Journalists’ Phobia of Digital Recorders

The AP picture that accompanies this OPEC story says it all: Journalists still don’t seem to have switched from cassette recorders to digital, even though prices have dropped amazingly in the past five years and features risen impressively. (I’ve just bought an Olympus DS-20 for a quarter of the price I paid for a DM-1 back in 2001.)

OpecThere’s one, possibly four, digital recorders in this picture (the mic dangling on the left might be attached to one, and there’s possibly one over Mr Daukoru’s left shoulder. Another might be below the Sony relic in the bottom right. But they’re definitely outnumbered by the cassette and micro cassette recorders. OPEC meetings are big news for financial news services, so these journalists would be measuring their success or failure in getting the story to screens in seconds.

I think part of the reason is that journalists are crusty types who prefer to stick with what they know. But there are more compelling reasons that may simply make digital recorders less useful than the old cassette, and, given that journalists would seem to be the biggest single market for these devices, I would have thought Olympus, Sony et al would do well to ponder them:

  • cassette tapes are easier to wind forwards and backwards, scanning (or cueing) through the tape as it plays. This is done at a standard speed, with enough of the audio audible, so to speak, for the listener to get a pretty good idea of where they are in the recording. This is vital for the journalist, who may need to find that Edmund Daukoru quote about getting out of autopilot before the other guys do. Digital recorders do offer this feature, but not having a visual clue (the tape spool itself) and the varying speed of the forward/backward wind (my Olympus apparently jumps in three- and then 15- and then minute-long- increments when you hold the FF or REW buttons down) makes it hard to find what you’re looking for quickly;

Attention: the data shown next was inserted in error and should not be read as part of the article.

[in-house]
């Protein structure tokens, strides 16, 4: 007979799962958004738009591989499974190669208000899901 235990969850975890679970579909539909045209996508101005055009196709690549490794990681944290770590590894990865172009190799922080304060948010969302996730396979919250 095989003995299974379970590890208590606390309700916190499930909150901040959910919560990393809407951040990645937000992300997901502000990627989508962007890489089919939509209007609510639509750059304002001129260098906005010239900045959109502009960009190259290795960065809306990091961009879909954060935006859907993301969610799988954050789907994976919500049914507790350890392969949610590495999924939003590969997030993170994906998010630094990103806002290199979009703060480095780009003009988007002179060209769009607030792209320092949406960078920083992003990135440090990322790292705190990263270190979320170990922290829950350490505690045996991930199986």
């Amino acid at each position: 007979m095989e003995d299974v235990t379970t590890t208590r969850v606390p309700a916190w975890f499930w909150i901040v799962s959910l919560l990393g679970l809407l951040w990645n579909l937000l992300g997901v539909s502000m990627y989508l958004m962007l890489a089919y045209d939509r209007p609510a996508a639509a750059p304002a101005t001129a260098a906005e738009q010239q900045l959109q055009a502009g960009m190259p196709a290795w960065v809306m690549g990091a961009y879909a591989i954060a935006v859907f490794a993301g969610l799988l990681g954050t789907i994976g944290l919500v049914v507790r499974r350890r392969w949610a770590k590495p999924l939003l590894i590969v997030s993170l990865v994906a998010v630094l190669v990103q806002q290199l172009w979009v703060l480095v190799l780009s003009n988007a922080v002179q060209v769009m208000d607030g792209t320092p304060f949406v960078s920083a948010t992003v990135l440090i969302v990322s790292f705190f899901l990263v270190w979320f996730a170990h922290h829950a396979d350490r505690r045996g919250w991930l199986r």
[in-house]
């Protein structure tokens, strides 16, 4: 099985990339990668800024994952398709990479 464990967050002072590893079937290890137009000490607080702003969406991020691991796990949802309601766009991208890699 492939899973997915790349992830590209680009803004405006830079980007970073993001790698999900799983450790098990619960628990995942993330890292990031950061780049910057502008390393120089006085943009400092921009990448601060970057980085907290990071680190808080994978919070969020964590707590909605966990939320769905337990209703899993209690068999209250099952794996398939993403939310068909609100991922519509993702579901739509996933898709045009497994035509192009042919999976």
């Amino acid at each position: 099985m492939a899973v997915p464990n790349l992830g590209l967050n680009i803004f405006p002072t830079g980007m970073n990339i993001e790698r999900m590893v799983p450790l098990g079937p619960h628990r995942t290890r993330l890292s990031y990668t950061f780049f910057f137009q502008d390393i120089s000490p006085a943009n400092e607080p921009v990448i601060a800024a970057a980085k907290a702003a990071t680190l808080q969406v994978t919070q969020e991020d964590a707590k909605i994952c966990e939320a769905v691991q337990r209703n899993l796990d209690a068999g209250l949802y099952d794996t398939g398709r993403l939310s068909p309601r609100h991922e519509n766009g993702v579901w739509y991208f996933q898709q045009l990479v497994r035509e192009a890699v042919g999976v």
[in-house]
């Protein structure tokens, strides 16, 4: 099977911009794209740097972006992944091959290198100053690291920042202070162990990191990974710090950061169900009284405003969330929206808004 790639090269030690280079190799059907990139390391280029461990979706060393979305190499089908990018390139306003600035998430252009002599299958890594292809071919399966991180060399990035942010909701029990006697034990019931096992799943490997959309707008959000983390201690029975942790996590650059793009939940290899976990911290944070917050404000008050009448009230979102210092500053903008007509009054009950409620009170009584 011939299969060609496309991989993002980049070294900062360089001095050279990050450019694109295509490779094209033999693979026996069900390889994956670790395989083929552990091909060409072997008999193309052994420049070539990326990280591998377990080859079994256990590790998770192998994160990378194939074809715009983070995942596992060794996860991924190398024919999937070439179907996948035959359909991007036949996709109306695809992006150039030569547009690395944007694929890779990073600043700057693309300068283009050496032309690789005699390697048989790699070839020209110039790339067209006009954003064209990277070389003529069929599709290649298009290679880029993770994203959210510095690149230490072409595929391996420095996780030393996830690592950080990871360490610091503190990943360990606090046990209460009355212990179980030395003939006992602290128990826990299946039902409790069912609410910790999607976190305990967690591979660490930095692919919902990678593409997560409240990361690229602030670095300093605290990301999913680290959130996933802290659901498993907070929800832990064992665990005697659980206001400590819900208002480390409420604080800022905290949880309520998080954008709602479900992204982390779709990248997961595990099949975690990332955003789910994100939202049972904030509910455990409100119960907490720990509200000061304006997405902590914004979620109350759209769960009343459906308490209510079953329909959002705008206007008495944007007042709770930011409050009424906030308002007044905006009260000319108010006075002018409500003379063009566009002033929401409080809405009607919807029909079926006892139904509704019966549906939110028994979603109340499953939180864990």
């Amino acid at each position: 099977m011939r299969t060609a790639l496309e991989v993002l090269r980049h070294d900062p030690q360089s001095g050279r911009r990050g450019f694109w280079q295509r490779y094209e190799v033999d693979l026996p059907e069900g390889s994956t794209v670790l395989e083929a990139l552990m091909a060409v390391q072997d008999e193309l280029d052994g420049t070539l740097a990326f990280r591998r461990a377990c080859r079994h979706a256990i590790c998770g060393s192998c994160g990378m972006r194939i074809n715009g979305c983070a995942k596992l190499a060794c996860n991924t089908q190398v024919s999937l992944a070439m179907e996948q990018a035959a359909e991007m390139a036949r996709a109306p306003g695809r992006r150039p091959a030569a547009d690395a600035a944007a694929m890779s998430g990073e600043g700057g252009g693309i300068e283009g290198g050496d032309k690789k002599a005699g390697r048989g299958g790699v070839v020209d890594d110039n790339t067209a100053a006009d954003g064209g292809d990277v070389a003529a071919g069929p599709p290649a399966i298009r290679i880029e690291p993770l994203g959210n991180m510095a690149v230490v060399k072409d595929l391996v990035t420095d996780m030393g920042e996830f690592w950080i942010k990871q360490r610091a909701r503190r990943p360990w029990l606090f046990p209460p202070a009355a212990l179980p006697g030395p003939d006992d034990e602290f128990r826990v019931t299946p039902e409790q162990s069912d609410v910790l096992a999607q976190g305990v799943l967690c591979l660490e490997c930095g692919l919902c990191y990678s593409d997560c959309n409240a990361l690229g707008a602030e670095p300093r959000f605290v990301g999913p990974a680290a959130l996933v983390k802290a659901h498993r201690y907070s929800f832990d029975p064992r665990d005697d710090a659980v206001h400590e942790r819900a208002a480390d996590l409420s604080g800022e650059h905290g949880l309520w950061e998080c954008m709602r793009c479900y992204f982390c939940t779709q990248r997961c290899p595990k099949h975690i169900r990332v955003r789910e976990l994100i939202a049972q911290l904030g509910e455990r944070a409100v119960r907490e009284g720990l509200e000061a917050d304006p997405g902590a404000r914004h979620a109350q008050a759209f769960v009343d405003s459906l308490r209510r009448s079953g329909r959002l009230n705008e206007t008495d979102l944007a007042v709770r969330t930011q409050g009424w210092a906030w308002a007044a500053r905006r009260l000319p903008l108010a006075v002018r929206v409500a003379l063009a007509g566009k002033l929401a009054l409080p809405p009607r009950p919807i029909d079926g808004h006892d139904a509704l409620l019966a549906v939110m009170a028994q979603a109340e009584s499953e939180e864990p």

• digital recorders let you transfer your recordings to a computer, where it’s easy to store them (and easier to transcribe them.) I suspect few journalists do this because they’re in a hurry, they don’t always work from the same computer, and, probably, their tech staff won’t allow them to install external software on their PC. The other issue is that it may just be easier to keep a pile of cassettes in your drawer in chronological sequence as a record of your work, so if, say, you’re hauled to court you can easily find the interview in question. Journalists are living proof that just because something is made easier, it may not be more convenient.